EU regulations hit the headlines again this week, as the UK’s Information Commissioner’s Office issued the first ever GDPR notice to analytics firm Aggregate IQ for its misuse of data to support the Vote Leave campaign.
This is another example of the consequences of malpractice when it comes to the collection and handling of personal data.
But businesses that got their ducks in a row before GDPR came into force benefited from a smoother transition and, in many cases, have enjoyed an improved relationship with their customers since May 25th.
That’s why a new regulation, closely related to GDPR, should be viewed as a new opportunity for businesses to streamline their communication channels and build greater trust with their customers.
Introducing the ePrivacy Regulation
ePrivacy is a forthcoming EU regulation, designed to better protect the privacy of personal data and metadata within electronic communications.
Replacing the outgoing ePrivacy Directive, which mainly regulated email and SMS, the ePrivacy Regulation will encompass modern communication services including WhatsApp, Facebook Messenger, Gmail and Internet of Things (IoT) devices.
To ensure confidentiality, the Regulation mandates that organisations must not store, monitor, scan or otherwise intercept the electronic communications data of their users.
Under the Regulation, individuals can also pre-determine their consent for cookie usage in their browser, with an option available to prevent third-parties from storing or processing information on the user’s device.
Organisations must respect these preferences, giving end-users more control over the way in which their movements are tracked online and removing the need to confirm consent for each individual website.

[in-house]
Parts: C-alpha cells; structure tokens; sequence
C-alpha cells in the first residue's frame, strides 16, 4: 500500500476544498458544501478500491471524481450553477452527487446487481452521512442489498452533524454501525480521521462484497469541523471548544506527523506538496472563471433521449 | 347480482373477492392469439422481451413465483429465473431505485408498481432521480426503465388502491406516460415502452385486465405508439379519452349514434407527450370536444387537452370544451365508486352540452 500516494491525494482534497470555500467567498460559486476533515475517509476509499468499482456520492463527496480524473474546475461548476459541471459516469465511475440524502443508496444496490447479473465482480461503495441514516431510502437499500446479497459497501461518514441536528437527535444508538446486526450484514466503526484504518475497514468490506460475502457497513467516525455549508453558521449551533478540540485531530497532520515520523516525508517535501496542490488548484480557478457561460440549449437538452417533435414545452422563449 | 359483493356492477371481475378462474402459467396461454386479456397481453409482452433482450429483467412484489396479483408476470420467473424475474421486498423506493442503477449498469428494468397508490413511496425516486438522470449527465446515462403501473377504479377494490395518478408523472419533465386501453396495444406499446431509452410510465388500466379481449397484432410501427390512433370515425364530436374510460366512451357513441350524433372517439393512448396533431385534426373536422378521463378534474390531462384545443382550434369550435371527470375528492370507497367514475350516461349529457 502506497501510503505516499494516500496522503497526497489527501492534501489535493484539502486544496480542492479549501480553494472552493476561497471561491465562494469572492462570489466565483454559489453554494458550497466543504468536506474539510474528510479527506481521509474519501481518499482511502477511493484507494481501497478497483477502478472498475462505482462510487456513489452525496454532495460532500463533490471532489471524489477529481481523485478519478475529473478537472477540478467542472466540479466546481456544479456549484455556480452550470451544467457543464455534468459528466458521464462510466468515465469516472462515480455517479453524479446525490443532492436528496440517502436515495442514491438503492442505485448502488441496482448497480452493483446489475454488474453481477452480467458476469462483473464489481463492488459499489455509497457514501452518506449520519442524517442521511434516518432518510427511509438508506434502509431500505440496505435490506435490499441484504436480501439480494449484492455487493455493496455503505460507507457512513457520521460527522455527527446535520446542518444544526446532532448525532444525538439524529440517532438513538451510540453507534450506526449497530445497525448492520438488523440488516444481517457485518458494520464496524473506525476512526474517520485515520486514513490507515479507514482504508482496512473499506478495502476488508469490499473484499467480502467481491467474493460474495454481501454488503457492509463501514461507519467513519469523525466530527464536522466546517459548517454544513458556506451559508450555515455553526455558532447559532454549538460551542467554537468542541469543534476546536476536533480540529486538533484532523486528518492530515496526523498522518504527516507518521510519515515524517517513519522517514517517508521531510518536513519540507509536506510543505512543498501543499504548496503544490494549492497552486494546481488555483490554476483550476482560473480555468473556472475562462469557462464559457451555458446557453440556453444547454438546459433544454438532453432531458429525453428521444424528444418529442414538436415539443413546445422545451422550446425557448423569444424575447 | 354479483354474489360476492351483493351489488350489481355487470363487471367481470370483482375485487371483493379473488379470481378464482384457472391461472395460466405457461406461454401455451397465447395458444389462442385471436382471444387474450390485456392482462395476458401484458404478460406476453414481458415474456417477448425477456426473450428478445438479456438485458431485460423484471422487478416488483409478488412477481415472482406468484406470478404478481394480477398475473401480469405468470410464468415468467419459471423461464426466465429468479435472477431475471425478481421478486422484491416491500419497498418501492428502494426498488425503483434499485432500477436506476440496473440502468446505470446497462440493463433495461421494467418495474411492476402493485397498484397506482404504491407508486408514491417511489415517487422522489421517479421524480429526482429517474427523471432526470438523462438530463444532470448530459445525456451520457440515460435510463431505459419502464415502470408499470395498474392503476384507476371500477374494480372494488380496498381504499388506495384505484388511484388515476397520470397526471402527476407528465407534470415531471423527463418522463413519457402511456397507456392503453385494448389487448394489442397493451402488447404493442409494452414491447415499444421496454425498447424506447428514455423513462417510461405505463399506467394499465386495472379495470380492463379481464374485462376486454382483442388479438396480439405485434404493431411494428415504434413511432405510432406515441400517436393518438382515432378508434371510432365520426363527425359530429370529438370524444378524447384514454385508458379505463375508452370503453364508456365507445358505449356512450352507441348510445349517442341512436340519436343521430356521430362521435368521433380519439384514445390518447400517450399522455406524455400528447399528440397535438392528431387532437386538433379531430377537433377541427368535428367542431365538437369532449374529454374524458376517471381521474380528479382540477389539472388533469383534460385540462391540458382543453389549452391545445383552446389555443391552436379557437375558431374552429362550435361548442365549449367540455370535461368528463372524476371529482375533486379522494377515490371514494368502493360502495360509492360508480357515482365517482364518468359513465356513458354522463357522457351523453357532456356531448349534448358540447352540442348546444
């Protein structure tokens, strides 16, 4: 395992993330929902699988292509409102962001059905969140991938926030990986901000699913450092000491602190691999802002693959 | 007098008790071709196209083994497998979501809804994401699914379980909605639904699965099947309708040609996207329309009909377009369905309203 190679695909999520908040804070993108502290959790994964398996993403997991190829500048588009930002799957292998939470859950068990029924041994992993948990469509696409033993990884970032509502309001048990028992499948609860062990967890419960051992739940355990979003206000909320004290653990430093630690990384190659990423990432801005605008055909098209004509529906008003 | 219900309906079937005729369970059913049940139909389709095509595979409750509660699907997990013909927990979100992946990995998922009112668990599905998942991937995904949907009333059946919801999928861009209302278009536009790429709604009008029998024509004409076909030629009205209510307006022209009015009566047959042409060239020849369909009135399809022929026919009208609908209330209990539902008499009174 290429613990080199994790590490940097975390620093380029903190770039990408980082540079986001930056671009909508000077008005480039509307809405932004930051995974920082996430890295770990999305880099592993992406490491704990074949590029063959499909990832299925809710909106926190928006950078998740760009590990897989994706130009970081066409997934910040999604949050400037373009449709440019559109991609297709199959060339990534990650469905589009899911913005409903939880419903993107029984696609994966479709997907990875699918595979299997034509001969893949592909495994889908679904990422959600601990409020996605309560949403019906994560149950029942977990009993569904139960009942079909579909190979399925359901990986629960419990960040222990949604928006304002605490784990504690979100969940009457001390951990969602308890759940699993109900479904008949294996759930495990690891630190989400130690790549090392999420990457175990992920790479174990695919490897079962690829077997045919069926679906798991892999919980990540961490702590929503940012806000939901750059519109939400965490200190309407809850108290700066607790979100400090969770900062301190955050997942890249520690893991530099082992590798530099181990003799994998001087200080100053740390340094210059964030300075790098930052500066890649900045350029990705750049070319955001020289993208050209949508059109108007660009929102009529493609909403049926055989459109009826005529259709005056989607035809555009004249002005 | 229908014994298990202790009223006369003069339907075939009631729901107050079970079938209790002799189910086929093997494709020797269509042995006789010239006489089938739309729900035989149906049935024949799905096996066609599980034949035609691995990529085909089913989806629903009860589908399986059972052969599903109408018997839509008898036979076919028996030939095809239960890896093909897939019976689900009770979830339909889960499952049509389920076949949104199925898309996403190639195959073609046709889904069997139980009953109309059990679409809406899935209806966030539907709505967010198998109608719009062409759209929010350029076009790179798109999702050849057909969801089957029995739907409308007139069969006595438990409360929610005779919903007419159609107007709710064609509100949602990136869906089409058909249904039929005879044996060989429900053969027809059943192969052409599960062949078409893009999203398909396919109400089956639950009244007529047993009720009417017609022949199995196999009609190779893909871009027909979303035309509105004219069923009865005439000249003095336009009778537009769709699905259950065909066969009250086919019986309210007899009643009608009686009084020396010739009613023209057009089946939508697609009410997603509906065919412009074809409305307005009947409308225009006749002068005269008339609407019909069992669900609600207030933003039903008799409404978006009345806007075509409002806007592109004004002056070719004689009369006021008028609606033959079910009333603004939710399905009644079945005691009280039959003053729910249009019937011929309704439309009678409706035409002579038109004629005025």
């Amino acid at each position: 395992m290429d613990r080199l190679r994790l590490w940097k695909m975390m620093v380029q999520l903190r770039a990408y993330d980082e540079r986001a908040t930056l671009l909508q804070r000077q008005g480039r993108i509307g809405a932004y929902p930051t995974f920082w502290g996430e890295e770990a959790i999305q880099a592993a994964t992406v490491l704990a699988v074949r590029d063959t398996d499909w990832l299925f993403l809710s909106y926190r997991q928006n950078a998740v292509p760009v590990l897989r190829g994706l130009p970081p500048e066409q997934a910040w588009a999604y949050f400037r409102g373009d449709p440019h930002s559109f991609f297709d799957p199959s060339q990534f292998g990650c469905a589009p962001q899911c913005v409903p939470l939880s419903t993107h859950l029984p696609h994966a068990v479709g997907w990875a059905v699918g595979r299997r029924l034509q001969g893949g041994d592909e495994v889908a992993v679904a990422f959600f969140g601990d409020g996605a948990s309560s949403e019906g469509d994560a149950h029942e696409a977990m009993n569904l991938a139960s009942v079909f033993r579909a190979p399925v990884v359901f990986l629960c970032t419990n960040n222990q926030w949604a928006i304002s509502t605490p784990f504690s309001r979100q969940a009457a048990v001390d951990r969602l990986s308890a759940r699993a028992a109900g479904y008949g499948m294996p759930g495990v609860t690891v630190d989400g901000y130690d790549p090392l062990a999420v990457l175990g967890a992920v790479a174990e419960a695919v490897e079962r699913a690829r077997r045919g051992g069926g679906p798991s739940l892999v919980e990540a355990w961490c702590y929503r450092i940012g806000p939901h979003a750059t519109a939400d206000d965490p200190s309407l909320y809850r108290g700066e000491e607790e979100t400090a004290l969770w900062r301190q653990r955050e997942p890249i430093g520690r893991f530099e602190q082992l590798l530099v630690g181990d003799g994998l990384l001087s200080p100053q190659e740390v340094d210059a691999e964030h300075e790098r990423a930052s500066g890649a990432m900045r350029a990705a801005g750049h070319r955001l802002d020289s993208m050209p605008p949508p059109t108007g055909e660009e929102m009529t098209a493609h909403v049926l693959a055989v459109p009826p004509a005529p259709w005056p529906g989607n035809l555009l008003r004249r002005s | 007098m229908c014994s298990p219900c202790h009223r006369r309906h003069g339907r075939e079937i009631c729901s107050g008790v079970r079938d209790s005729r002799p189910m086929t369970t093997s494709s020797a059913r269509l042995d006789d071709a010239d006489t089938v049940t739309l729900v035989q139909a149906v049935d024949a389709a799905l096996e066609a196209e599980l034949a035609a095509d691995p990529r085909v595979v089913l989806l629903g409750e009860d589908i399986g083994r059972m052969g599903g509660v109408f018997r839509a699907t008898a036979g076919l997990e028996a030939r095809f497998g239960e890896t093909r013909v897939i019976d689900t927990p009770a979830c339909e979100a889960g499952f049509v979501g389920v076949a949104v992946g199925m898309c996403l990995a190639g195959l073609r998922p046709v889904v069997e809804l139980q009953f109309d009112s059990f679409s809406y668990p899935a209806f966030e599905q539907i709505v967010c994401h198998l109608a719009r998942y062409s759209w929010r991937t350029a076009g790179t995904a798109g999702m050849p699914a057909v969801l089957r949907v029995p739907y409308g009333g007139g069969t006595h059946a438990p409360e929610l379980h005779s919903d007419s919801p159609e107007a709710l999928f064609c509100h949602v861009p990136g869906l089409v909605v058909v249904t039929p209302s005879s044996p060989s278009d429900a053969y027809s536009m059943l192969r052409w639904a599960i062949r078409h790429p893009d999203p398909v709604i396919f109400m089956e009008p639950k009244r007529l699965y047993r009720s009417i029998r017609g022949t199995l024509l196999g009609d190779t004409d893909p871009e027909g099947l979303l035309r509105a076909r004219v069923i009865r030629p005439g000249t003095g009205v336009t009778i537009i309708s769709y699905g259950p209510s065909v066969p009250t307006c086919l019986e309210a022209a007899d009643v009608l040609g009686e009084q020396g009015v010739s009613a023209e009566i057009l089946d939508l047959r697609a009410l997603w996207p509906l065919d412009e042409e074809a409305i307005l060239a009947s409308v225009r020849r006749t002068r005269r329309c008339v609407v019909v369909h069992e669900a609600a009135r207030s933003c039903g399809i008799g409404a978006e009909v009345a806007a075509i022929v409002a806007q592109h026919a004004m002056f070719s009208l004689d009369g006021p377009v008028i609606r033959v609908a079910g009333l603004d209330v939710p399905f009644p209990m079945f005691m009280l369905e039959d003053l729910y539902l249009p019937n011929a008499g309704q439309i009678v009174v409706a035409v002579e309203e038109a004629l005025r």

How is it different to GDPR?
Although ePrivacy has been designed to complement GDPR, it is likely to require additional measures to ensure compliance. Organisations should therefore be aware of the key differences between the two regulations.
For example, while GDPR protects the personal data of EU residents in all forms, ePrivacy is specifically related to the electronic communications sector. Regulators will therefore consult ePrivacy for any data privacy issues relating to compromised online communications.
Ultimately, the key difference that organisations should bear in mind is that GDPR protects users’ personal data in all forms, while ePrivacy will better protect individuals’ right to a private life.
What does this mean for businesses?
ePrivacy will apply to any business that services EU-based end-users with an electronic communication service, uses technology to track online activity or conducts direct marketing online. It’s therefore likely that many will need to make changes to their operations.
Specifically, ePrivacy could necessitate a rethink when it comes to marketing and advertising online. For example, many organisations rely on customer analytics to inform their direct marketing communications but, under ePrivacy, will have to secure prior consent before tracking behaviour and launching such communications.
The Regulation will be enforceable as law in all member states upon implementation, with severe financial penalties for non-compliance. At present, it is unclear when ePrivacy will be implemented, with most experts predicting a 2019 implementation date.
Until clear guidance and timelines for compliance with the ePrivacy Regulation are provided by the EU, the best advice would be to ensure that businesses are fully compliant with both GDPR and the existing ePrivacy Directive.
Getting organised today will help businesses to both ensure compliance when implementation does arrive, and build trust with their customers.